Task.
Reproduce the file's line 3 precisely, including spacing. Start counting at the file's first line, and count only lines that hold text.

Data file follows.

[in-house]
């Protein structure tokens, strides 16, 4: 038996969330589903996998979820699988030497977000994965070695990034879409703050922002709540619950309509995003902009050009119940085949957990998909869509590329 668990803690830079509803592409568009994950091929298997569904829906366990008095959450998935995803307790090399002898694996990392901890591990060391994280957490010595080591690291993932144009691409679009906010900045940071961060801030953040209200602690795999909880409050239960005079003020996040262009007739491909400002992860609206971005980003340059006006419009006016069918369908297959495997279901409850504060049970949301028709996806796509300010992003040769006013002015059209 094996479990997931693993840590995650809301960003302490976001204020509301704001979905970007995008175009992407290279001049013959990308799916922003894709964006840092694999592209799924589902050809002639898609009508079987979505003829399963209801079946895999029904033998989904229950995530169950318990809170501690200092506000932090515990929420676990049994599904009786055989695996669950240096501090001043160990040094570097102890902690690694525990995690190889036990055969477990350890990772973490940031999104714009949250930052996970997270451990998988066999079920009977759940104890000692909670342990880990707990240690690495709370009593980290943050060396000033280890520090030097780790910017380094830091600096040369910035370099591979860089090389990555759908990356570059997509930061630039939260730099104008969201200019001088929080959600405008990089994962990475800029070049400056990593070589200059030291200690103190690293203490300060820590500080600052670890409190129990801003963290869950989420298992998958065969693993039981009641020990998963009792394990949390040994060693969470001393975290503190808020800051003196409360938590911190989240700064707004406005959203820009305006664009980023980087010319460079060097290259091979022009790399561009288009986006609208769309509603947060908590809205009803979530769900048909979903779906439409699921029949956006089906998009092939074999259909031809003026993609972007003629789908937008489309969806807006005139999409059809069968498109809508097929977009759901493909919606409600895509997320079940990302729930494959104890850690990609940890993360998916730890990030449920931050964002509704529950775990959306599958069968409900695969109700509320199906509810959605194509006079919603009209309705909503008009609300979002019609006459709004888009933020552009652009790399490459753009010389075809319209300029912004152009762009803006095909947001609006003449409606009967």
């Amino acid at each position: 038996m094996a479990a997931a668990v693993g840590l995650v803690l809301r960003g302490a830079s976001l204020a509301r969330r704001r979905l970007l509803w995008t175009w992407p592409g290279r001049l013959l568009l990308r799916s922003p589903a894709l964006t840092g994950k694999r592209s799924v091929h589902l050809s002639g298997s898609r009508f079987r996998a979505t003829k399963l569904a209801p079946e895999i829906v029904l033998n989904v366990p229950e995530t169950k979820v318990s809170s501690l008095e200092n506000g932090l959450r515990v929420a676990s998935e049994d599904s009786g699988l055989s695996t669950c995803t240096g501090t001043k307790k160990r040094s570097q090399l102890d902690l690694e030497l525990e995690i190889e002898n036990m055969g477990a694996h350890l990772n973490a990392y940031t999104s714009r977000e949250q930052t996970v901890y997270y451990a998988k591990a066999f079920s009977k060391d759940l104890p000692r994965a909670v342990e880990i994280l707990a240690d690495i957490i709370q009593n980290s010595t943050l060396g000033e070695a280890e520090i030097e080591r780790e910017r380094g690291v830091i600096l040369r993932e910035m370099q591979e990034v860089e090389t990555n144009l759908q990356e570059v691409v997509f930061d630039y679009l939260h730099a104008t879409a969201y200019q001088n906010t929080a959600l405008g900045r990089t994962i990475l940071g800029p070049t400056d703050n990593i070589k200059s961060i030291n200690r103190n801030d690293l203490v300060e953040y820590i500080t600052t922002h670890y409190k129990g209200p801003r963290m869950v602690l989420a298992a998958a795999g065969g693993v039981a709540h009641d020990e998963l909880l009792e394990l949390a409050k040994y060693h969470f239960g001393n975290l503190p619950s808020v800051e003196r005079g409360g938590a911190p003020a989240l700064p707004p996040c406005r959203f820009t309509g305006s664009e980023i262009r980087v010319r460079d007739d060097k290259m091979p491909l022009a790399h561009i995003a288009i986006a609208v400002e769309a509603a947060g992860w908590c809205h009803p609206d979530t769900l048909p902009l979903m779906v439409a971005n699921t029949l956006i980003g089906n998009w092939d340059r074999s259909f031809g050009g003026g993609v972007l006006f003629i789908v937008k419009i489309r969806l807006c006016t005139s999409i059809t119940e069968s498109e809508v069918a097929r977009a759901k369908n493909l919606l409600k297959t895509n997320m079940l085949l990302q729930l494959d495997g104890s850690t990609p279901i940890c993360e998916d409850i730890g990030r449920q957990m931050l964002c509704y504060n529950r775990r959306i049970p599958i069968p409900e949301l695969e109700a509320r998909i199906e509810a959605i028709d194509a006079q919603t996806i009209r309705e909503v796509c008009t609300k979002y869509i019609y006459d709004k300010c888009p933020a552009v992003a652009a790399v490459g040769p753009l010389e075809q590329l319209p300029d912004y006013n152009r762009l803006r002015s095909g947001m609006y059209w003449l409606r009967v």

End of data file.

């Amino acid at each position: 038996m094996a479990a997931a668990v693993g840590l995650v803690l809301r960003g302490a830079s976001l204020a509301r969330r704001r979905l970007l509803w995008t175009w992407p592409g290279r001049l013959l568009l990308r799916s922003p589903a894709l964006t840092g994950k694999r592209s799924v091929h589902l050809s002639g298997s898609r009508f079987r996998a979505t003829k399963l569904a209801p079946e895999i829906v029904l033998n989904v366990p229950e995530t169950k979820v318990s809170s501690l008095e200092n506000g932090l959450r515990v929420a676990s998935e049994d599904s009786g699988l055989s695996t669950c995803t240096g501090t001043k307790k160990r040094s570097q090399l102890d902690l690694e030497l525990e995690i190889e002898n036990m055969g477990a694996h350890l990772n973490a990392y940031t999104s714009r977000e949250q930052t996970v901890y997270y451990a998988k591990a066999f079920s009977k060391d759940l104890p000692r994965a909670v342990e880990i994280l707990a240690d690495i957490i709370q009593n980290s010595t943050l060396g000033e070695a280890e520090i030097e080591r780790e910017r380094g690291v830091i600096l040369r993932e910035m370099q591979e990034v860089e090389t990555n144009l759908q990356e570059v691409v997509f930061d630039y679009l939260h730099a104008t879409a969201y200019q001088n906010t929080a959600l405008g900045r990089t994962i990475l940071g800029p070049t400056d703050n990593i070589k200059s961060i030291n200690r103190n801030d690293l203490v300060e953040y820590i500080t600052t922002h670890y409190k129990g209200p801003r963290m869950v602690l989420a298992a998958a795999g065969g693993v039981a709540h009641d020990e998963l909880l009792e394990l949390a409050k040994y060693h969470f239960g001393n975290l503190p619950s808020v800051e003196r005079g409360g938590a911190p003020a989240l700064p707004p996040c406005r959203f820009t309509g305006s664009e980023i262009r980087v010319r460079d007739d060097k290259m091979p491909l022009a790399h561009i995003a288009i986006a609208v400002e769309a509603a947060g992860w908590c809205h009803p609206d979530t769900l048909p902009l979903m779906v439409a971005n699921t029949l956006i980003g089906n998009w092939d340059r074999s259909f031809g050009g003026g993609v972007l006006f003629i789908v937008k419009i489309r969806l807006c006016t005139s999409i059809t119940e069968s498109e809508v069918a097929r977009a759901k369908n493909l919606l409600k297959t895509n997320m079940l085949l990302q729930l494959d495997g104890s850690t990609p279901i940890c993360e998916d409850i730890g990030r449920q957990m931050l964002c509704y504060n529950r775990r959306i049970p599958i069968p409900e949301l695969e109700a509320r998909i199906e509810a959605i028709d194509a006079q919603t996806i009209r309705e909503v796509c008009t609300k979002y869509i019609y006459d709004k300010c888009p933020a552009v992003a652009a790399v490459g040769p753009l010389e075809q590329l319209p300029d912004y006013n152009r762009l803006r002015s095909g947001m609006y059209w003449l409606r009967v």